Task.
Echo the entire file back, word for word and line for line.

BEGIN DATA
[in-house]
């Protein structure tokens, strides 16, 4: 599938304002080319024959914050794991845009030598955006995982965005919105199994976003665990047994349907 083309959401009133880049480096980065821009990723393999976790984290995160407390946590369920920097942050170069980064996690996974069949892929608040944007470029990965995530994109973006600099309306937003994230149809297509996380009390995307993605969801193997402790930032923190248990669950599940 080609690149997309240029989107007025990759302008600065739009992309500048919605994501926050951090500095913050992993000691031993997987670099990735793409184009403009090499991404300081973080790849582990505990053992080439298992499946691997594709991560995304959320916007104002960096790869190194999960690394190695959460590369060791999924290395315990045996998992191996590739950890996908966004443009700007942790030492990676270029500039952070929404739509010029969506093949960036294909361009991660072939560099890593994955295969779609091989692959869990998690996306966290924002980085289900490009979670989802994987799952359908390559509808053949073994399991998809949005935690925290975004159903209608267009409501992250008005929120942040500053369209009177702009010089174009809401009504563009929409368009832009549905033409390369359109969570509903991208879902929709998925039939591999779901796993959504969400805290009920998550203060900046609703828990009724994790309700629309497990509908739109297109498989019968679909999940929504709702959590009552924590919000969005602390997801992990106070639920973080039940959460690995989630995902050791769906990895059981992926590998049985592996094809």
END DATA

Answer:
[in-house]
């Protein structure tokens, strides 16, 4: 599938304002080319024959914050794991845009030598955006995982965005919105199994976003665990047994349907 083309959401009133880049480096980065821009990723393999976790984290995160407390946590369920920097942050170069980064996690996974069949892929608040944007470029990965995530994109973006600099309306937003994230149809297509996380009390995307993605969801193997402790930032923190248990669950599940 080609690149997309240029989107007025990759302008600065739009992309500048919605994501926050951090500095913050992993000691031993997987670099990735793409184009403009090499991404300081973080790849582990505990053992080439298992499946691997594709991560995304959320916007104002960096790869190194999960690394190695959460590369060791999924290395315990045996998992191996590739950890996908966004443009700007942790030492990676270029500039952070929404739509010029969506093949960036294909361009991660072939560099890593994955295969779609091989692959869990998690996306966290924002980085289900490009979670989802994987799952359908390559509808053949073994399991998809949005935690925290975004159903209608267009409501992250008005929120942040500053369209009177702009010089174009809401009504563009929409368009832009549905033409390369359109969570509903991208879902929709998925039939591999779901796993959504969400805290009920998550203060900046609703828990009724994790309700629309497990509908739109297109498989019968679909999940929504709702959590009552924590919000969005602390997801992990106070639920973080039940959460690995989630995902050791769906990895059981992926590998049985592996094809």